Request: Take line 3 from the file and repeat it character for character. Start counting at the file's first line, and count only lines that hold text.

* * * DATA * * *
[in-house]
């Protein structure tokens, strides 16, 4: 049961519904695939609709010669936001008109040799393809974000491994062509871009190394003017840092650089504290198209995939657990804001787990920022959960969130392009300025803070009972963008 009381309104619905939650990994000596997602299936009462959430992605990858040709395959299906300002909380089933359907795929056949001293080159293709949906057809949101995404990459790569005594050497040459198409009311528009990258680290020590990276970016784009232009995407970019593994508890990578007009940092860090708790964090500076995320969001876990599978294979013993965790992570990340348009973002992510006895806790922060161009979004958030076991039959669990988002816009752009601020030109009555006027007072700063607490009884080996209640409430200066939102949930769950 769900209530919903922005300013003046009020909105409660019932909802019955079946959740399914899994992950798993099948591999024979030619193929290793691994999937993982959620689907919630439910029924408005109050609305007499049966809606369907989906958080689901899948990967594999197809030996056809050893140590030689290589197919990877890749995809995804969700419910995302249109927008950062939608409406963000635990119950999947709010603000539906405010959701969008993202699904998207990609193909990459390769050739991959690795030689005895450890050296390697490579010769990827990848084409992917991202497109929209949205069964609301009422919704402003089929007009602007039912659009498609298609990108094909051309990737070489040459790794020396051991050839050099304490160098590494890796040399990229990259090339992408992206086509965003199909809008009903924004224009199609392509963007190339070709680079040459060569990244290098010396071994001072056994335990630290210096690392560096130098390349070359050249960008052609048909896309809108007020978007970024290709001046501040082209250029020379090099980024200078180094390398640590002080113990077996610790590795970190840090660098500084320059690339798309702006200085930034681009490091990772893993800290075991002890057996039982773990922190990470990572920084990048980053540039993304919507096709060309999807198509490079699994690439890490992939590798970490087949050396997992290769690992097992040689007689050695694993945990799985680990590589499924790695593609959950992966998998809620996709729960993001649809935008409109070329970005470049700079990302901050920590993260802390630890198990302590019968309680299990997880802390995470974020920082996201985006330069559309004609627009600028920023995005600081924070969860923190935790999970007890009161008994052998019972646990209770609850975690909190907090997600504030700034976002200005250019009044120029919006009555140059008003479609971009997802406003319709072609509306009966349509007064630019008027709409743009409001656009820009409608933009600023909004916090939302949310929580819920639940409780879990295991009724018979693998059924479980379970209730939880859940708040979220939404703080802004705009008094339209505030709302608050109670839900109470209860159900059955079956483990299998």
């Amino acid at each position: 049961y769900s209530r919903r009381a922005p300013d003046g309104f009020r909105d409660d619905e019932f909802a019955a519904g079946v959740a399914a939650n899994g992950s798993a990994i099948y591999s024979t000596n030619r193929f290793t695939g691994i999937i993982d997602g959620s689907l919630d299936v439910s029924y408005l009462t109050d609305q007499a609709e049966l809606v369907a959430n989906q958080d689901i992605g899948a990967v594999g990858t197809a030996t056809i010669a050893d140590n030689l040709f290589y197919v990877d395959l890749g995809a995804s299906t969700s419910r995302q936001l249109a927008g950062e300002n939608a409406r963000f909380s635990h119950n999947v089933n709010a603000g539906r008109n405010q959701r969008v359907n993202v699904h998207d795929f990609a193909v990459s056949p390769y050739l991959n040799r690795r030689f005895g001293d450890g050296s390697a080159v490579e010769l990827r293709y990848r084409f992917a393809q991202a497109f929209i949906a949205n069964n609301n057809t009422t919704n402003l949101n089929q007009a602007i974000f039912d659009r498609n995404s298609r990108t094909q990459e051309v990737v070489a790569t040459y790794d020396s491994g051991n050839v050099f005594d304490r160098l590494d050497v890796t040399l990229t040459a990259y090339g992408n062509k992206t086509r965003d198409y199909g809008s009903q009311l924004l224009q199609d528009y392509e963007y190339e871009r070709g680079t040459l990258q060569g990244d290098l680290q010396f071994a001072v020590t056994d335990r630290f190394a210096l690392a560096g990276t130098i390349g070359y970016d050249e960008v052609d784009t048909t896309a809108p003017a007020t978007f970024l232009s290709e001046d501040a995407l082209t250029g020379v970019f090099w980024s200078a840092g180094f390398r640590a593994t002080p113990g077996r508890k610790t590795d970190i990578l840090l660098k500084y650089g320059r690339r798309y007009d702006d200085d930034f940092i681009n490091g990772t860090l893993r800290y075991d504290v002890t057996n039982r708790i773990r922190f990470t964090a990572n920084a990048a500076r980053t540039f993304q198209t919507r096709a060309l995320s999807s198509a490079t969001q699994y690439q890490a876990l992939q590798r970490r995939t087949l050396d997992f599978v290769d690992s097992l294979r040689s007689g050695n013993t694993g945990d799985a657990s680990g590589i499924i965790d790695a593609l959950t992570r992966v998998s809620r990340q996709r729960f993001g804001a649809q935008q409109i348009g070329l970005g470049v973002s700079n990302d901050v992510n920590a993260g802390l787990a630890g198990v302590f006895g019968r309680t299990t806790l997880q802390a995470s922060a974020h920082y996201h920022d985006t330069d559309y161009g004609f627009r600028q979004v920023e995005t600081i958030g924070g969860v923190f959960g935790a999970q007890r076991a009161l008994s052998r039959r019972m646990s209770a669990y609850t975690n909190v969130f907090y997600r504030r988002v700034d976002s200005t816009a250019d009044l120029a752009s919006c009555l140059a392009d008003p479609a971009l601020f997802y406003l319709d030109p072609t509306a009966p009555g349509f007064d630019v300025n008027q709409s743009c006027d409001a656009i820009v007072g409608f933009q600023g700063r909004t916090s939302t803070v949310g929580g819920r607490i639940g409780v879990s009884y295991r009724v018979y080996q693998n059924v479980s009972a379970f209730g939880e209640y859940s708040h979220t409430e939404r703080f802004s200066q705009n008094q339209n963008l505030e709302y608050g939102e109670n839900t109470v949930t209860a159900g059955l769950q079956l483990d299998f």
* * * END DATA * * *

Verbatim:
């Amino acid at each position: 049961y769900s209530r919903r009381a922005p300013d003046g309104f009020r909105d409660d619905e019932f909802a019955a519904g079946v959740a399914a939650n899994g992950s798993a990994i099948y591999s024979t000596n030619r193929f290793t695939g691994i999937i993982d997602g959620s689907l919630d299936v439910s029924y408005l009462t109050d609305q007499a609709e049966l809606v369907a959430n989906q958080d689901i992605g899948a990967v594999g990858t197809a030996t056809i010669a050893d140590n030689l040709f290589y197919v990877d395959l890749g995809a995804s299906t969700s419910r995302q936001l249109a927008g950062e300002n939608a409406r963000f909380s635990h119950n999947v089933n709010a603000g539906r008109n405010q959701r969008v359907n993202v699904h998207d795929f990609a193909v990459s056949p390769y050739l991959n040799r690795r030689f005895g001293d450890g050296s390697a080159v490579e010769l990827r293709y990848r084409f992917a393809q991202a497109f929209i949906a949205n069964n609301n057809t009422t919704n402003l949101n089929q007009a602007i974000f039912d659009r498609n995404s298609r990108t094909q990459e051309v990737v070489a790569t040459y790794d020396s491994g051991n050839v050099f005594d304490r160098l590494d050497v890796t040399l990229t040459a990259y090339g992408n062509k992206t086509r965003d198409y199909g809008s009903q009311l924004l224009q199609d528009y392509e963007y190339e871009r070709g680079t040459l990258q060569g990244d290098l680290q010396f071994a001072v020590t056994d335990r630290f190394a210096l690392a560096g990276t130098i390349g070359y970016d050249e960008v052609d784009t048909t896309a809108p003017a007020t978007f970024l232009s290709e001046d501040a995407l082209t250029g020379v970019f090099w980024s200078a840092g180094f390398r640590a593994t002080p113990g077996r508890k610790t590795d970190i990578l840090l660098k500084y650089g320059r690339r798309y007009d702006d200085d930034f940092i681009n490091g990772t860090l893993r800290y075991d504290v002890t057996n039982r708790i773990r922190f990470t964090a990572n920084a990048a500076r980053t540039f993304q198209t919507r096709a060309l995320s999807s198509a490079t969001q699994y690439q890490a876990l992939q590798r970490r995939t087949l050396d997992f599978v290769d690992s097992l294979r040689s007689g050695n013993t694993g945990d799985a657990s680990g590589i499924i965790d790695a593609l959950t992570r992966v998998s809620r990340q996709r729960f993001g804001a649809q935008q409109i348009g070329l970005g470049v973002s700079n990302d901050v992510n920590a993260g802390l787990a630890g198990v302590f006895g019968r309680t299990t806790l997880q802390a995470s922060a974020h920082y996201h920022d985006t330069d559309y161009g004609f627009r600028q979004v920023e995005t600081i958030g924070g969860v923190f959960g935790a999970q007890r076991a009161l008994s052998r039959r019972m646990s209770a669990y609850t975690n909190v969130f907090y997600r504030r988002v700034d976002s200005t816009a250019d009044l120029a752009s919006c009555l140059a392009d008003p479609a971009l601020f997802y406003l319709d030109p072609t509306a009966p009555g349509f007064d630019v300025n008027q709409s743009c006027d409001a656009i820009v007072g409608f933009q600023g700063r909004t916090s939302t803070v949310g929580g819920r607490i639940g409780v879990s009884y295991r009724v018979y080996q693998n059924v479980s009972a379970f209730g939880e209640y859940s708040h979220t409430e939404r703080f802004s200066q705009n008094q339209n963008l505030e709302y608050g939102e109670n839900t109470v949930t209860a159900g059955l769950q079956l483990d299998f």